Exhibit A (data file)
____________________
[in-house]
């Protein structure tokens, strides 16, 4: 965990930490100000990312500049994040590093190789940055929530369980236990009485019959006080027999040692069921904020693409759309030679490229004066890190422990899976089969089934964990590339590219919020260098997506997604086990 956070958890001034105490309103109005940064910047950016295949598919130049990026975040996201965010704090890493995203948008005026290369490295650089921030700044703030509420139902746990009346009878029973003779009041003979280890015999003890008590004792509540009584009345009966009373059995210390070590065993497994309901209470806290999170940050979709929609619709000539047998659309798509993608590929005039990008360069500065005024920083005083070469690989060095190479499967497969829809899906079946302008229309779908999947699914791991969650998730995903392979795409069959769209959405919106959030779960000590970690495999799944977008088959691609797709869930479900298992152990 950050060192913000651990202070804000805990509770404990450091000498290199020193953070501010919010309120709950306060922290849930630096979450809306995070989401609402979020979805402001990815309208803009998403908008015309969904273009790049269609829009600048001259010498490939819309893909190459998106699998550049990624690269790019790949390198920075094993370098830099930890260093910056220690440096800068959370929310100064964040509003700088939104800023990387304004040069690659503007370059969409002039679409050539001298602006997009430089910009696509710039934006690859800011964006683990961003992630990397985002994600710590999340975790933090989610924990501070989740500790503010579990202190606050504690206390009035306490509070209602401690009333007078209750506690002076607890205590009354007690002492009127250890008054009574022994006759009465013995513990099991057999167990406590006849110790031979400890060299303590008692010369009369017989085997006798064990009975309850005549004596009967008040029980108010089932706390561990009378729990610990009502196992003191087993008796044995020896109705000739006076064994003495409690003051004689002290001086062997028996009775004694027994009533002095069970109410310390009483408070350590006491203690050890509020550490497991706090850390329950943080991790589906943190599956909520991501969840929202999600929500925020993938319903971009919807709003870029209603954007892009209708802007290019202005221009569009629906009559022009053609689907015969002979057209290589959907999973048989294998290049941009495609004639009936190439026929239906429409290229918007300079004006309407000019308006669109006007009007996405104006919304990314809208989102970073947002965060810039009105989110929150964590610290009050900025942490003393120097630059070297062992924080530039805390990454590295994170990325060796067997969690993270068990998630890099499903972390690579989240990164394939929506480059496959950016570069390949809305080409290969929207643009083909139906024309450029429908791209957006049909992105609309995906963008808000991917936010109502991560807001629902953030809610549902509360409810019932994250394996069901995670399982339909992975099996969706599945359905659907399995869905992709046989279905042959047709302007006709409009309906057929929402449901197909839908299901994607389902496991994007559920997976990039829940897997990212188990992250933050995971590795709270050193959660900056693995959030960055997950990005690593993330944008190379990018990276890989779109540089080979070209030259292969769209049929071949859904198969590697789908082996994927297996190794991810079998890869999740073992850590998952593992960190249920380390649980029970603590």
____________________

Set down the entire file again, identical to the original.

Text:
[in-house]
């Protein structure tokens, strides 16, 4: 965990930490100000990312500049994040590093190789940055929530369980236990009485019959006080027999040692069921904020693409759309030679490229004066890190422990899976089969089934964990590339590219919020260098997506997604086990 956070958890001034105490309103109005940064910047950016295949598919130049990026975040996201965010704090890493995203948008005026290369490295650089921030700044703030509420139902746990009346009878029973003779009041003979280890015999003890008590004792509540009584009345009966009373059995210390070590065993497994309901209470806290999170940050979709929609619709000539047998659309798509993608590929005039990008360069500065005024920083005083070469690989060095190479499967497969829809899906079946302008229309779908999947699914791991969650998730995903392979795409069959769209959405919106959030779960000590970690495999799944977008088959691609797709869930479900298992152990 950050060192913000651990202070804000805990509770404990450091000498290199020193953070501010919010309120709950306060922290849930630096979450809306995070989401609402979020979805402001990815309208803009998403908008015309969904273009790049269609829009600048001259010498490939819309893909190459998106699998550049990624690269790019790949390198920075094993370098830099930890260093910056220690440096800068959370929310100064964040509003700088939104800023990387304004040069690659503007370059969409002039679409050539001298602006997009430089910009696509710039934006690859800011964006683990961003992630990397985002994600710590999340975790933090989610924990501070989740500790503010579990202190606050504690206390009035306490509070209602401690009333007078209750506690002076607890205590009354007690002492009127250890008054009574022994006759009465013995513990099991057999167990406590006849110790031979400890060299303590008692010369009369017989085997006798064990009975309850005549004596009967008040029980108010089932706390561990009378729990610990009502196992003191087993008796044995020896109705000739006076064994003495409690003051004689002290001086062997028996009775004694027994009533002095069970109410310390009483408070350590006491203690050890509020550490497991706090850390329950943080991790589906943190599956909520991501969840929202999600929500925020993938319903971009919807709003870029209603954007892009209708802007290019202005221009569009629906009559022009053609689907015969002979057209290589959907999973048989294998290049941009495609004639009936190439026929239906429409290229918007300079004006309407000019308006669109006007009007996405104006919304990314809208989102970073947002965060810039009105989110929150964590610290009050900025942490003393120097630059070297062992924080530039805390990454590295994170990325060796067997969690993270068990998630890099499903972390690579989240990164394939929506480059496959950016570069390949809305080409290969929207643009083909139906024309450029429908791209957006049909992105609309995906963008808000991917936010109502991560807001629902953030809610549902509360409810019932994250394996069901995670399982339909992975099996969706599945359905659907399995869905992709046989279905042959047709302007006709409009309906057929929402449901197909839908299901994607389902496991994007559920997976990039829940897997990212188990992250933050995971590795709270050193959660900056693995959030960055997950990005690593993330944008190379990018990276890989779109540089080979070209030259292969769209049929071949859904198969590697789908082996994927297996190794991810079998890869999740073992850590998952593992960190249920380390649980029970603590």